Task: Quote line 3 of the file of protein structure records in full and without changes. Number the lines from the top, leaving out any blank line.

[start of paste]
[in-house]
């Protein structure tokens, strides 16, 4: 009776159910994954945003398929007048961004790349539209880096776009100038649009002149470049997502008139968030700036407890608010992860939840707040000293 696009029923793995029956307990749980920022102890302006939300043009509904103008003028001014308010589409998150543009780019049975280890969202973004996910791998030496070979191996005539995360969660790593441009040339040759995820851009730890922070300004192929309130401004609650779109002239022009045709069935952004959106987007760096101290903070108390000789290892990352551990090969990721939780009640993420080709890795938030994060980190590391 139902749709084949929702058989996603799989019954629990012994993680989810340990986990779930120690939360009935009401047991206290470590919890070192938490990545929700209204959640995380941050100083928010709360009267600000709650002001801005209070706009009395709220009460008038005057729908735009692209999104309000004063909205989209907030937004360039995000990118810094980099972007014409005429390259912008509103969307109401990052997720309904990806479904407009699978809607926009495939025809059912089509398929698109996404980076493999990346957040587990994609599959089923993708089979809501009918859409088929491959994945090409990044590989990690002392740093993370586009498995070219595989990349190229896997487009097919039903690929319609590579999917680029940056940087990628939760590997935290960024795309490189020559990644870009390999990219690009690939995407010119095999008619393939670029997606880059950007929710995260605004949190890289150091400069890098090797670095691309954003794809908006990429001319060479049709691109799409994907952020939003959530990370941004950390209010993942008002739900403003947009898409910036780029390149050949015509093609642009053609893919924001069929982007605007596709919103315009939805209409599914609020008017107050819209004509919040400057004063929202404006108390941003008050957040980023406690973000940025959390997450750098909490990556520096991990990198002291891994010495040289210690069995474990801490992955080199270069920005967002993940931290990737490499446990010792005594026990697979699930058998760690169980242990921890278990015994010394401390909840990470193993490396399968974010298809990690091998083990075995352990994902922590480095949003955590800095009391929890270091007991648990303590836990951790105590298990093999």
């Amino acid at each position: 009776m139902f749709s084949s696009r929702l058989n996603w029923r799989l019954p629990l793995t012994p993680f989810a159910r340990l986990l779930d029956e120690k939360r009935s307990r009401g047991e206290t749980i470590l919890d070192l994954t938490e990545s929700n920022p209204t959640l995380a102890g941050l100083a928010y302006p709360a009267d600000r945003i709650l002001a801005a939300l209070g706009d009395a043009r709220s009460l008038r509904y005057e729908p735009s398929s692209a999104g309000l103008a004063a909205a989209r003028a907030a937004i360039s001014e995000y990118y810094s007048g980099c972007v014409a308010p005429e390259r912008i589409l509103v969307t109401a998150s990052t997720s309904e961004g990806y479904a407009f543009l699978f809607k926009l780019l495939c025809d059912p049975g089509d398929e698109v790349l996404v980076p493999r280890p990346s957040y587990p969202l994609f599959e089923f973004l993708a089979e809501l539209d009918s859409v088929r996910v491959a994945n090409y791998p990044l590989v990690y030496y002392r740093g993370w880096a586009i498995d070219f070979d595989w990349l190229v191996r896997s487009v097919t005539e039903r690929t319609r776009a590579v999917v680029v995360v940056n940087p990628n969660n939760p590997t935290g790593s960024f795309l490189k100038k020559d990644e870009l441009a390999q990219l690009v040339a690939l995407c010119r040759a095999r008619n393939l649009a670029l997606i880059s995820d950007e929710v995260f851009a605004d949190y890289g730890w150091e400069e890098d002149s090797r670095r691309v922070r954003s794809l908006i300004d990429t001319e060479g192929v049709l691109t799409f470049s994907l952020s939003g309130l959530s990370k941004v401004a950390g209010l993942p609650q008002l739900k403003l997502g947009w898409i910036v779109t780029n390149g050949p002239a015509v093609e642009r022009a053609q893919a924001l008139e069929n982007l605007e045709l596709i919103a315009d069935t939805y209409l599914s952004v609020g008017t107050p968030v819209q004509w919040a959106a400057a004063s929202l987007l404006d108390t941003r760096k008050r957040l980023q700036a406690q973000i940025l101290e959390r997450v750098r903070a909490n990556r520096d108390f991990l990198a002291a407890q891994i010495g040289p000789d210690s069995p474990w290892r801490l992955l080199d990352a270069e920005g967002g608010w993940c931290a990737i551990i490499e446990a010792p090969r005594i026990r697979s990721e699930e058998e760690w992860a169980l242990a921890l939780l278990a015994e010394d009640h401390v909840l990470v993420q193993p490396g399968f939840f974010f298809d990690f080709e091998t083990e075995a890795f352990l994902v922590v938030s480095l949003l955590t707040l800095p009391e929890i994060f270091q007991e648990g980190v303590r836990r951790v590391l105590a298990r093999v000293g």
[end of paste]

């Amino acid at each position: 009776m139902f749709s084949s696009r929702l058989n996603w029923r799989l019954p629990l793995t012994p993680f989810a159910r340990l986990l779930d029956e120690k939360r009935s307990r009401g047991e206290t749980i470590l919890d070192l994954t938490e990545s929700n920022p209204t959640l995380a102890g941050l100083a928010y302006p709360a009267d600000r945003i709650l002001a801005a939300l209070g706009d009395a043009r709220s009460l008038r509904y005057e729908p735009s398929s692209a999104g309000l103008a004063a909205a989209r003028a907030a937004i360039s001014e995000y990118y810094s007048g980099c972007v014409a308010p005429e390259r912008i589409l509103v969307t109401a998150s990052t997720s309904e961004g990806y479904a407009f543009l699978f809607k926009l780019l495939c025809d059912p049975g089509d398929e698109v790349l996404v980076p493999r280890p990346s957040y587990p969202l994609f599959e089923f973004l993708a089979e809501l539209d009918s859409v088929r996910v491959a994945n090409y791998p990044l590989v990690y030496y002392r740093g993370w880096a586009i498995d070219f070979d595989w990349l190229v191996r896997s487009v097919t005539e039903r690929t319609r776009a590579v999917v680029v995360v940056n940087p990628n969660n939760p590997t935290g790593s960024f795309l490189k100038k020559d990644e870009l441009a390999q990219l690009v040339a690939l995407c010119r040759a095999r008619n393939l649009a670029l997606i880059s995820d950007e929710v995260f851009a605004d949190y890289g730890w150091e400069e890098d002149s090797r670095r691309v922070r954003s794809l908006i300004d990429t001319e060479g192929v049709l691109t799409f470049s994907l952020s939003g309130l959530s990370k941004v401004a950390g209010l993942p609650q008002l739900k403003l997502g947009w898409i910036v779109t780029n390149g050949p002239a015509v093609e642009r022009a053609q893919a924001l008139e069929n982007l605007e045709l596709i919103a315009d069935t939805y209409l599914s952004v609020g008017t107050p968030v819209q004509w919040a959106a400057a004063s929202l987007l404006d108390t941003r760096k008050r957040l980023q700036a406690q973000i940025l101290e959390r997450v750098r903070a909490n990556r520096d108390f991990l990198a002291a407890q891994i010495g040289p000789d210690s069995p474990w290892r801490l992955l080199d990352a270069e920005g967002g608010w993940c931290a990737i551990i490499e446990a010792p090969r005594i026990r697979s990721e699930e058998e760690w992860a169980l242990a921890l939780l278990a015994e010394d009640h401390v909840l990470v993420q193993p490396g399968f939840f974010f298809d990690f080709e091998t083990e075995a890795f352990l994902v922590v938030s480095l949003l955590t707040l800095p009391e929890i994060f270091q007991e648990g980190v303590r836990r951790v590391l105590a298990r093999v000293g």